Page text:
What worries Jonas's father in The Giver?

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dymatsuoka eNotes educator| Certified Educator

Jonas's father is worried because at the nursery, where he works as a Nurturer, there is a newchild who is not doing very well.  Jonas's father, along with the other Nurturers, are responsible "for all the physical and emotional needs of every newchild during its earliest life", and he has noticed that there is one "sweet little male with a lovely disposition...(who) isn't growing as fast as he should, and...doesn't sleep soundly".  The little boy has been receiving "supplemental nurturing", but still does not appear to be progressing as he should.  Jonas's father is concerned because the committee has begun to talk about "releasing" the child if he does not make a satisfactory adjustment soon.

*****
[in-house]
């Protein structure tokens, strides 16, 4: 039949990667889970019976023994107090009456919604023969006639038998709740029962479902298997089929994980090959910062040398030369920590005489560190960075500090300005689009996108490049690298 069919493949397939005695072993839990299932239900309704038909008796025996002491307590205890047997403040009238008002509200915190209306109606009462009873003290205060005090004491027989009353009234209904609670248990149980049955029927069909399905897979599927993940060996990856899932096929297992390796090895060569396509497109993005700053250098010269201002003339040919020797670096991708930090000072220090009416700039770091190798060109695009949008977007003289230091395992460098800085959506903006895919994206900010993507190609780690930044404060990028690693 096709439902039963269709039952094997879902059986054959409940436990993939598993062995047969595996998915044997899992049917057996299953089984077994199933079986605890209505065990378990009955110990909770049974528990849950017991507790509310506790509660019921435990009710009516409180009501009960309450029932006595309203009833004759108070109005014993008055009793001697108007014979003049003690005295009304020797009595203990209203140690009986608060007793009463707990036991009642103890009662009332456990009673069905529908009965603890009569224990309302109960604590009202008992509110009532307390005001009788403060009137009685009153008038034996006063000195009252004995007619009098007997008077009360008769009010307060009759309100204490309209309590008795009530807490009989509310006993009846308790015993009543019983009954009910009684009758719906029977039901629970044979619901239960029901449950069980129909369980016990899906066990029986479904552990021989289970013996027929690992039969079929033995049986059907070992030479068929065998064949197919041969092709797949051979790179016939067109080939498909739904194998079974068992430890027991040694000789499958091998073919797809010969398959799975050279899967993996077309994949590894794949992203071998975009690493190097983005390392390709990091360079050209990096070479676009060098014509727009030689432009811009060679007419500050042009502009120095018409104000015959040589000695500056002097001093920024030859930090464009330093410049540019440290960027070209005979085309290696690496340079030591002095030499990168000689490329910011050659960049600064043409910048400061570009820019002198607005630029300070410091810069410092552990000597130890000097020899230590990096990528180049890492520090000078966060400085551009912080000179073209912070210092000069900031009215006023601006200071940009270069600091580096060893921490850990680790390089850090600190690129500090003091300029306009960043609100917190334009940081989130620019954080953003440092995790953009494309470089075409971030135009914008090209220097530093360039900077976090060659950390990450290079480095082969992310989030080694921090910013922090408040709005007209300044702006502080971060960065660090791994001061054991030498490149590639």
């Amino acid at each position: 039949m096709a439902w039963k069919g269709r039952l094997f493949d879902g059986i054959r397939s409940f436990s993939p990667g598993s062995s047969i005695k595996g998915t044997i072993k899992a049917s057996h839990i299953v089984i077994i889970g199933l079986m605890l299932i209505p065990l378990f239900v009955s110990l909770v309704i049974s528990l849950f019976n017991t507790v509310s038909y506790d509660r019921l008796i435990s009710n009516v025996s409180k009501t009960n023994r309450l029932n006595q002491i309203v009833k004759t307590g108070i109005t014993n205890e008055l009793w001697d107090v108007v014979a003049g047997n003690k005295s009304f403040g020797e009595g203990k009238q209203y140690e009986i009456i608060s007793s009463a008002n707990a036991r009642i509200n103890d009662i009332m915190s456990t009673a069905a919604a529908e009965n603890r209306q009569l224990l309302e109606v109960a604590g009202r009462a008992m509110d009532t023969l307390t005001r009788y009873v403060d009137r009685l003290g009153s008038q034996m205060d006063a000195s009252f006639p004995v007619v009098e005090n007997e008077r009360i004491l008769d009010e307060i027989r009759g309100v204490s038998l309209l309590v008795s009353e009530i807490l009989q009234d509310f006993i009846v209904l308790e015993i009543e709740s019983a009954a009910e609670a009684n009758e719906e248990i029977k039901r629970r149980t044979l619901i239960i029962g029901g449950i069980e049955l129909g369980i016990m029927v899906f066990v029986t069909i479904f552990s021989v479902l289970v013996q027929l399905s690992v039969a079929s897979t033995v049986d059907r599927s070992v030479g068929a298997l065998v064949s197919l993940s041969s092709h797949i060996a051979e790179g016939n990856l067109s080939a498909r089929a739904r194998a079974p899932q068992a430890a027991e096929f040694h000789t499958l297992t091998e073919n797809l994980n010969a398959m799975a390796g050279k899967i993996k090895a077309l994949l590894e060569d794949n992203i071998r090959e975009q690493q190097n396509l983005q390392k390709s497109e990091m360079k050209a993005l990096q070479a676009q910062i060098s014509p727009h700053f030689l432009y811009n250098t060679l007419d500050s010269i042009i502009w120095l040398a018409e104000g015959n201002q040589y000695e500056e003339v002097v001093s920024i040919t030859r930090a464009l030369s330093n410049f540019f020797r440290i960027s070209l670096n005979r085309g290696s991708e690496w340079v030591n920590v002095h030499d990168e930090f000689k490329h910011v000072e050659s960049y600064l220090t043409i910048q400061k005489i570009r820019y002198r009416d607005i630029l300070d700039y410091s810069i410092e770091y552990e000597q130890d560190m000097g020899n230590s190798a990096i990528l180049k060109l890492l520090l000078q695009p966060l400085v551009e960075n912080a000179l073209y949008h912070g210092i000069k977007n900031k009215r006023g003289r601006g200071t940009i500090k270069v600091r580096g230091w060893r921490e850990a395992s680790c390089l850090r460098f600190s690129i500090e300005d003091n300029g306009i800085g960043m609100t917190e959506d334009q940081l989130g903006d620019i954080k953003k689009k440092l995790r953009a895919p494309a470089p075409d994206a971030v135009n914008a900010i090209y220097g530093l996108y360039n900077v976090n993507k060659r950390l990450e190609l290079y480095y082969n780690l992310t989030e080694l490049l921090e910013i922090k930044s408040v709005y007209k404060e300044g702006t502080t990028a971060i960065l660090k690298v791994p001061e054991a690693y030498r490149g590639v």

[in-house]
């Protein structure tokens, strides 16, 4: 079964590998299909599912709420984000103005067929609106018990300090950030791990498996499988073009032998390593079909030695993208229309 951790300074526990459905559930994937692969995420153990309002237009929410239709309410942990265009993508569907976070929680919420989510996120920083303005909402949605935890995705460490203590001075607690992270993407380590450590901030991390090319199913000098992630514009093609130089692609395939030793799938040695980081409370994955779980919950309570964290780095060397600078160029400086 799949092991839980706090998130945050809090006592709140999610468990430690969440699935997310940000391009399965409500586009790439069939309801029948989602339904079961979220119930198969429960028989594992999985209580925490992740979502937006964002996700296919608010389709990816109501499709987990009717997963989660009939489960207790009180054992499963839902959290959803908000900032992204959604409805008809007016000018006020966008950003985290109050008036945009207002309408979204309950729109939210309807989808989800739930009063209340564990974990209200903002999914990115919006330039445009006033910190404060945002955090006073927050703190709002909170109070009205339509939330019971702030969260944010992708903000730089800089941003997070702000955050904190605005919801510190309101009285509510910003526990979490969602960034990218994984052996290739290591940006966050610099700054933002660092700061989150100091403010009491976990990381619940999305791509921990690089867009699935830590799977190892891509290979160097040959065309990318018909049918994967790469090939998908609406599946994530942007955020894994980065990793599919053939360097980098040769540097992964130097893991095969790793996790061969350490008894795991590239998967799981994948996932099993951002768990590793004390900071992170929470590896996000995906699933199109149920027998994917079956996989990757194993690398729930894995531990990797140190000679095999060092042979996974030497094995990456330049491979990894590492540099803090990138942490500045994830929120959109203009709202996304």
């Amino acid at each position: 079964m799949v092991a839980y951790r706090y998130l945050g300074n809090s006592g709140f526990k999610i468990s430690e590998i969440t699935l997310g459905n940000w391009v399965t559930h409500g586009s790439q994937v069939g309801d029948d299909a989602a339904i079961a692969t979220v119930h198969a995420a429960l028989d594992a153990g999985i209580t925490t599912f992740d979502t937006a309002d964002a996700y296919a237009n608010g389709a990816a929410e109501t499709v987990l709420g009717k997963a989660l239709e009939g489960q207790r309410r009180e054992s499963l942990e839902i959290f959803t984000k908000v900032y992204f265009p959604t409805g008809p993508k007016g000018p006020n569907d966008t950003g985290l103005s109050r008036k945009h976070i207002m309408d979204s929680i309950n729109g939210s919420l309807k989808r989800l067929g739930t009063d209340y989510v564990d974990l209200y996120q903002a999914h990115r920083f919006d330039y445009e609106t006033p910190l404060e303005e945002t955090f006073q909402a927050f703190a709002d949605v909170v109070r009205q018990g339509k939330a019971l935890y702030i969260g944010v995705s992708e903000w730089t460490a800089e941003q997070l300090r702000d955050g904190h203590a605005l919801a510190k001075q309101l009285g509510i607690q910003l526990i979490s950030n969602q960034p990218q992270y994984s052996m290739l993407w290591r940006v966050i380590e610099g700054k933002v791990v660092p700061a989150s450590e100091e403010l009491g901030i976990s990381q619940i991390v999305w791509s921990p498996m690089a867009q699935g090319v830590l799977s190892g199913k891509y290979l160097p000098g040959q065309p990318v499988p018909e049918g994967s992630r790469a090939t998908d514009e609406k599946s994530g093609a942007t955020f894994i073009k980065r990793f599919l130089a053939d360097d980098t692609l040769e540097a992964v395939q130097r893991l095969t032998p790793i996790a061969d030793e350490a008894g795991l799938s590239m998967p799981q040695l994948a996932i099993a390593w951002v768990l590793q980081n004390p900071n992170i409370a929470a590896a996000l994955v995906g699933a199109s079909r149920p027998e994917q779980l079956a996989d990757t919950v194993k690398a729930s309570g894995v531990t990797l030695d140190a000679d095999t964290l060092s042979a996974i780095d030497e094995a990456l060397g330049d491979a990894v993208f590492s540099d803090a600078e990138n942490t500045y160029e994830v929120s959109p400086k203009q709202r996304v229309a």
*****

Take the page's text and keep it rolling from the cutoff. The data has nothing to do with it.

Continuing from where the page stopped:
"Release", which involves removing an individual from society and sending him or her to an undefined "Elsewhere", is only undertaken under three conditions - as a punishment, and with the very old or the very young.  The release of a newchild for inability to adjust always brings a sense of "what-could-we-have-done", because it is so final, and the child never gets a chance at life in the community. 

Jonas's father wants to do everything he can to prevent this newchild from being released.  He has asked the committee for special permission to bring the baby home at night so that he can provide him with the little "something extra" that he appears to need, in hopes that the special attention will help him adjust satisfactorily so he won't have to be released (Chapter 1).

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The Giver

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